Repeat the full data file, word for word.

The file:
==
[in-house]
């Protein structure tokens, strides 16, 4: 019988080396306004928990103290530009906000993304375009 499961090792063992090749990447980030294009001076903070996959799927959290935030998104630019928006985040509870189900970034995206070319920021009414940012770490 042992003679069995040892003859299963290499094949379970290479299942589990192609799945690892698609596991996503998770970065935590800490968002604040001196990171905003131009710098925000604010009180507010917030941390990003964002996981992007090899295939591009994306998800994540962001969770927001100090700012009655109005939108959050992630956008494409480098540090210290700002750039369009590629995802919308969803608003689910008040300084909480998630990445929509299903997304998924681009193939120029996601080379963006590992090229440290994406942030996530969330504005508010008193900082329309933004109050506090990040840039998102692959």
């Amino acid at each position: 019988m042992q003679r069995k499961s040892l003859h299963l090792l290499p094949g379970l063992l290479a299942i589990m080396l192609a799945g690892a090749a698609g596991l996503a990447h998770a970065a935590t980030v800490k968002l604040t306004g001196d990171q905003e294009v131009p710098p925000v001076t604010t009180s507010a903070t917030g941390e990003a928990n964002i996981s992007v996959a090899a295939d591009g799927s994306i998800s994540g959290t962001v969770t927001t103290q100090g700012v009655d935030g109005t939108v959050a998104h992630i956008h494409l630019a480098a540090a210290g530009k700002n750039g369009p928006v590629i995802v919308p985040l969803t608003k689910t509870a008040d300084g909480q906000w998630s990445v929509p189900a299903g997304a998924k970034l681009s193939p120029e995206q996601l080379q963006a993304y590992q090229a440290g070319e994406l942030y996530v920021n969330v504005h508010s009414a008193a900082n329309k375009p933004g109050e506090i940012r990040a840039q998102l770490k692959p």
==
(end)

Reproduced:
[in-house]
């Protein structure tokens, strides 16, 4: 019988080396306004928990103290530009906000993304375009 499961090792063992090749990447980030294009001076903070996959799927959290935030998104630019928006985040509870189900970034995206070319920021009414940012770490 042992003679069995040892003859299963290499094949379970290479299942589990192609799945690892698609596991996503998770970065935590800490968002604040001196990171905003131009710098925000604010009180507010917030941390990003964002996981992007090899295939591009994306998800994540962001969770927001100090700012009655109005939108959050992630956008494409480098540090210290700002750039369009590629995802919308969803608003689910008040300084909480998630990445929509299903997304998924681009193939120029996601080379963006590992090229440290994406942030996530969330504005508010008193900082329309933004109050506090990040840039998102692959």
């Amino acid at each position: 019988m042992q003679r069995k499961s040892l003859h299963l090792l290499p094949g379970l063992l290479a299942i589990m080396l192609a799945g690892a090749a698609g596991l996503a990447h998770a970065a935590t980030v800490k968002l604040t306004g001196d990171q905003e294009v131009p710098p925000v001076t604010t009180s507010a903070t917030g941390e990003a928990n964002i996981s992007v996959a090899a295939d591009g799927s994306i998800s994540g959290t962001v969770t927001t103290q100090g700012v009655d935030g109005t939108v959050a998104h992630i956008h494409l630019a480098a540090a210290g530009k700002n750039g369009p928006v590629i995802v919308p985040l969803t608003k689910t509870a008040d300084g909480q906000w998630s990445v929509p189900a299903g997304a998924k970034l681009s193939p120029e995206q996601l080379q963006a993304y590992q090229a440290g070319e994406l942030y996530v920021n969330v504005h508010s009414a008193a900082n329309k375009p933004g109050e506090i940012r990040a840039q998102l770490k692959p």